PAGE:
If you are ready to jump into business ownership you may have a type of business in mind, you may have the capital raised for the purchase and you may even have a business broker searching for the perfect opportunity – but what you may not have is the right business mindset to truly succeed as an entrepreneur.
Here are a few of the ways you can change your mindset to set yourself up for success:
Actions speak louder than words.
Business plans are great, but you need to keep from spending all of your time focused on an idealistic plan. In most small businesses, the way you hope things will go and the way they actually go are two completely different things. Great entrepreneurs are good at adapting to their continually changing environment – and they don’t spend all of their time writing plans. It’s just better to do what needs to be done.
Don’t blow all of your money up front.
You might have what feels like a lot of capital the day you get the keys to your business, but it is really important to remember that it might take a while – think months – to get the business turning the kind of profit you will need to be in the black.
Don’t make a rookie mistake and try to change or renovate too much right out of the gate. Many first-time buyers walk into a functioning business and gut the place, spending a small fortune on aesthetics so the business can look the way they want it to right away. The most successful business owners wait to make changes until they are sure what (if anything) needs to be changed. Spend a few months learning why the business runs the way it does and why the previous owner did things the way they did. Use their experience to your advantage and save your capital for what really needs to be done – later.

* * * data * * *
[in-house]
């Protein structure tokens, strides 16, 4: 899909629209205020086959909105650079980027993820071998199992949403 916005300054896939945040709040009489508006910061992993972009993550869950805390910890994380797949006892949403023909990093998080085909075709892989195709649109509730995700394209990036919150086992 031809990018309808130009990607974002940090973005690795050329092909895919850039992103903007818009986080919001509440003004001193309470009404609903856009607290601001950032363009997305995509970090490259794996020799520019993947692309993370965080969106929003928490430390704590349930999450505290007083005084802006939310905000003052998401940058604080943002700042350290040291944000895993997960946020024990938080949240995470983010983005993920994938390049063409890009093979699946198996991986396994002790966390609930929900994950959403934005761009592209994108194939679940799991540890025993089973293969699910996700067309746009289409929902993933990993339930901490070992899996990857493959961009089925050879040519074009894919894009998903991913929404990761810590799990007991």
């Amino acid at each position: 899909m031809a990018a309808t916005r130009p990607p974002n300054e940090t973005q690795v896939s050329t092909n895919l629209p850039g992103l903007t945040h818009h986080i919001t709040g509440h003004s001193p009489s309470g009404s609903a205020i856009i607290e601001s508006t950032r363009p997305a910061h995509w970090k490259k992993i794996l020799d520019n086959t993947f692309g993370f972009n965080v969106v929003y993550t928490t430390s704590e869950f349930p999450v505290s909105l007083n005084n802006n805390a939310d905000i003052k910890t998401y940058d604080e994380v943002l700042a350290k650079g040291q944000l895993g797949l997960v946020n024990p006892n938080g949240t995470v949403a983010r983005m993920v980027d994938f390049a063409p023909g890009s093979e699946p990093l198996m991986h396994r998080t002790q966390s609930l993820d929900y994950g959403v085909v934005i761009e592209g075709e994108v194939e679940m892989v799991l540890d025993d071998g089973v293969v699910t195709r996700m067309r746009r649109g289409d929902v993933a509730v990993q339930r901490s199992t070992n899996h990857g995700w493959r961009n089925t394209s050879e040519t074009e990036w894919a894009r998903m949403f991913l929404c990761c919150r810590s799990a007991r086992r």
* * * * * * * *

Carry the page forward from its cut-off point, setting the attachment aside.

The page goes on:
Your customers are absolutely everything.
The most important rule in entrepreneurship is the customer comes first – always. Unless you are driving your clients around to appointments – it really doesn’t matter what kind of car you drive. If you bought a bar, then it doesn’t matter what the furniture in your office looks like. Only spend money on things customers see and touch, thereby investing all of your energy back into your business. The more you invest in your business, the more likely you are to get a return for your money and time.
This customer-first approach covers your goods and services too. If you have grandma’s meatball recipe on the menu, but customer feedback says they’re gross – then it doesn’t matter how much you like them. They have to go.
The message here is whatever your idealistic hopes are for owning your own business, a good dose of patience and the ability to pivot when things inevitably go sideways will serve you far better than your plans. Keep the needs of your customers at the top of your priorities and be smart with the ways that you invest in your new business venture.
Are you thinking about buying a business but have questions about what business ownership would be like? Would you like to know how much capital you would need to buy a business? Please leave us a comment or question and we would be happy to help.
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